Lacock & The Photography Pioneer
One advantage of the discovery of the Photographic Art will be, that it will enable us to introduce into our pictures a multitude of minute details which add to the truth and reality of the representation, but which no artist would take the trouble to faithfully copy from nature. – William Henry Fox Talbot
Who was William Henry Fox Talbot?
William Henry Fox Talbot (11 February 1800 – 17 September 1877) was a British scientist and inventor, who invented the salted paper and calotype processes; techniques that formed the basis of photography around the world and immortalised him as one of the great pioneers in the history of photography. Talbot’s technology, techniques and practices not only revolutionized the science of photography, but the beauty of his images contributed to the development of photography as an artform, and inspired many of his contemporary practitioners, most notably Anna Atkins, the English botanist and photographer, who is often cited as the first female photographer along with Constance Talbot, Fox Talbot’s wife.
Talbot was born at Melbury, Dorset, the only child of William Davenport Talbot of Lacock Abbey and Elisabeth Theresa, daughter of the 2nd Earl of Ilchester. He was only five months old when his father died and his mother was faced with the prospect of looking after an enormous Estate in ruinous condition. His mother remarried in 1804 to Captain Charles Feilding (1780 – 1837). Talbot’s extensive family connections provided him access to high-ranking circles in science and politics. His mother had a tremendous influence on Talbot, who inherited her love of learning and of subjects such as languages, mathematics, politics, botany, optics and astronomy.
How charming it would be if it were possible to cause these natural images to imprint themselves durable and remain fixed upon the paper! And why should it not be possible? I asked myself – WHF Talbot
How did the calotype process work?
Calotype, also called talbotype, involved coating a sheet of paper with silver chloride and exposing it to light in a camera obscura; those areas hit by light became dark in tone, yielding a negative image. The revolutionary aspect of the process lay in Talbot’s discovery of a chemical (gallic acid) that could be used to “develop” the image on the paper—i.e., accelerate the silver chloride’s chemical reaction to the light it had been exposed to. The developing process permitted much shorter exposure times in the camera, down from one hour to one minute. The developed image on the paper was fixed with sodium hyposulphite. The “negative,” as Talbot called it, could yield any number of positive images by simple contact printing upon another piece of sensitized paper.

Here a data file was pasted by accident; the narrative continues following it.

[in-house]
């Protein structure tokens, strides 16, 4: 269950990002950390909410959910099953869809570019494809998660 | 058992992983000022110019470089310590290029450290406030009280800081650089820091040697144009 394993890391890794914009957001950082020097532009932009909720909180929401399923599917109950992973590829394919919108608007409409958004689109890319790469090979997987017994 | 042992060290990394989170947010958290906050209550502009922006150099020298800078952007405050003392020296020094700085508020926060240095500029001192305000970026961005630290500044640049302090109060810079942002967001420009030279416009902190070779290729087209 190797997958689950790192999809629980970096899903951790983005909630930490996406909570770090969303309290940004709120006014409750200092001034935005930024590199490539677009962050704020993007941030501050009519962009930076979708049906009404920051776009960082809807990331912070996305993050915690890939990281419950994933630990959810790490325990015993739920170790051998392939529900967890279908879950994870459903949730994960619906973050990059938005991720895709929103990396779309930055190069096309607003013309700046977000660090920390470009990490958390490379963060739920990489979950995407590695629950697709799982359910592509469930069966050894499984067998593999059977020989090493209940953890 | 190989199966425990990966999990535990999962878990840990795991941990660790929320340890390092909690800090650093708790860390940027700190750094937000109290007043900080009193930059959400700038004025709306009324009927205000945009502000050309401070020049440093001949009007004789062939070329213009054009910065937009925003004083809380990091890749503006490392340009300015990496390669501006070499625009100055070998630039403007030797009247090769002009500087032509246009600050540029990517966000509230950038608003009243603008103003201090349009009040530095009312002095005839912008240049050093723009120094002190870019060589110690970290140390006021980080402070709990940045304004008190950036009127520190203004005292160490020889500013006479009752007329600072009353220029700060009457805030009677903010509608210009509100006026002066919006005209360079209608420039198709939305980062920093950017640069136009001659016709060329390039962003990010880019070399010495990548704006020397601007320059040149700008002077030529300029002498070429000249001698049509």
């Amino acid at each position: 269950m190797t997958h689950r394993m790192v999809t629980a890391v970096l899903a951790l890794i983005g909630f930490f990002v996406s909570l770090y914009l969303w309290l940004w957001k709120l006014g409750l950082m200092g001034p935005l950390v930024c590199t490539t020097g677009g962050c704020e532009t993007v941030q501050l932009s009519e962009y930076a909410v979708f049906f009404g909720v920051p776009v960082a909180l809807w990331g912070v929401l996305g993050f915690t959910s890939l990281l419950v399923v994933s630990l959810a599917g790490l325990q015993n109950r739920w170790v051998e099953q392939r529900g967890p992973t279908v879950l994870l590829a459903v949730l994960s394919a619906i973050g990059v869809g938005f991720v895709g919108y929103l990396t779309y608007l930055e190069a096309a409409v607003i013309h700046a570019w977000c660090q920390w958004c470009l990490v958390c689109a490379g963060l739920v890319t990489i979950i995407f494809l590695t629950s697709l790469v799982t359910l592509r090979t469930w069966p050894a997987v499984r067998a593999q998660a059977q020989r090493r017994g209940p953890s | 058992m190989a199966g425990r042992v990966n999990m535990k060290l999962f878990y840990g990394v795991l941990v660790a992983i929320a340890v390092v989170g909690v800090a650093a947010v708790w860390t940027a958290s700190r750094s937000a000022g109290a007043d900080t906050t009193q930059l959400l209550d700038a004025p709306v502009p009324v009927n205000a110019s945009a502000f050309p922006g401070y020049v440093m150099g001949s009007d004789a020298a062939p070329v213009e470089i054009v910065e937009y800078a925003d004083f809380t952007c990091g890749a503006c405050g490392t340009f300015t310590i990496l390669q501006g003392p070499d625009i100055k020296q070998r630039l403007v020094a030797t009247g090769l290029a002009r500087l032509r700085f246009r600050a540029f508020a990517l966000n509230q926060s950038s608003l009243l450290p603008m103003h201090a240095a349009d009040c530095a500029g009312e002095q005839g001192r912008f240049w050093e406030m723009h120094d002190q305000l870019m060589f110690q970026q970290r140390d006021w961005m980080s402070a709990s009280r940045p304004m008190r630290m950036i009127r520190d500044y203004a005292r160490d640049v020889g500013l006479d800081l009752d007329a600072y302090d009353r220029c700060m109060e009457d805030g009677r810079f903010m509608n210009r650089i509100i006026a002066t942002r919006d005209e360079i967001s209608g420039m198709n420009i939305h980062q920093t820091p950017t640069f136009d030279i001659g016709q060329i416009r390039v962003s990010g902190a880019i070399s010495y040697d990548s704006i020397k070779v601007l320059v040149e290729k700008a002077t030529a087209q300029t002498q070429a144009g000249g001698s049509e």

So...did Talbot actually invent photography?
In short…no. The origin of photography began in ancient times, where camera obscuras formed images on walls in darkened rooms via a pinhole. In 1727, Professor J. Schulze accidentally created the first photo-sensitive compound, and in 1800 Thomas Wedgwood made “sun pictures” by placing opaque objects on leather treated with silver nitrate. In 1826 , Nicéphore Niépce combined the camera obscura with photosensitive paper and 10 years later was credited with creating the world’s first permanent photograph. Louis Daguerre was another important figure in the history of photography, as in 1837 he created the first daguerreotype, a fixed image that did not fade and needed under thirty minutes of light exposure. It was at this time that photography suddenly entered the public consciousness, and Daguerre’s process was soon being used worldwide. This is where Talbot comes in, creating the first negative-positive process, and thus making it possible to produce multiple copies of images. On Talbot’s contribution to the history of photography, Professor Larry Schaaf (a photo historian and the world’s leading expert on Talbot) writes…
In the end it was Talbot’s vision of a photographic negative, that could produce multiple prints on paper, that defined the mainstream of photography right up until the digital age.
What was Talbot's connection with Lacock?
During the 19th century, Lacock Abbey served as the residence for Henry Fox Talbot and the Talbot family. The house and the surrounding village of Lacock were given to the National Trust in 1944.
In 1835, Henry Fox Talbot had described in a letter the negative-positive system. His paper negative of Lacock Abbey’s window, made in August 1835, survives to this day. Talbot contemplated writing a report to the Royal Academy of Sciences, but he did not see any reason to make a premature announcement until he had enough time to perfect the process, and so he set aside his photographic work. However, with Daguerre’s 1839 announcement in the French press of his own method of fixing the image of the camera obscura, Talbot realised that time was of the essence and rushed to publicise his own, incomplete, work. He sent samples of his work to the Royal Institution in London, which were shown to its members on January 25th 1839. These pictures included scenes of Lacock Abbey’s contact prints of lace, of engravings, and pictures made through a microscope.
Between 1844 and 1846, Talbot published the world’s first book containing photographs. He named it “The Pencil of Nature”, and it included 24 pictures, among them botanical contact prints as well as scenes from Lacock Abbey. Talbot set up the Abbey as a production line for the development and duplication of prints.
After persistent illness, he died (aged 77) in his study at Lacock Abbey on 17 September 1877.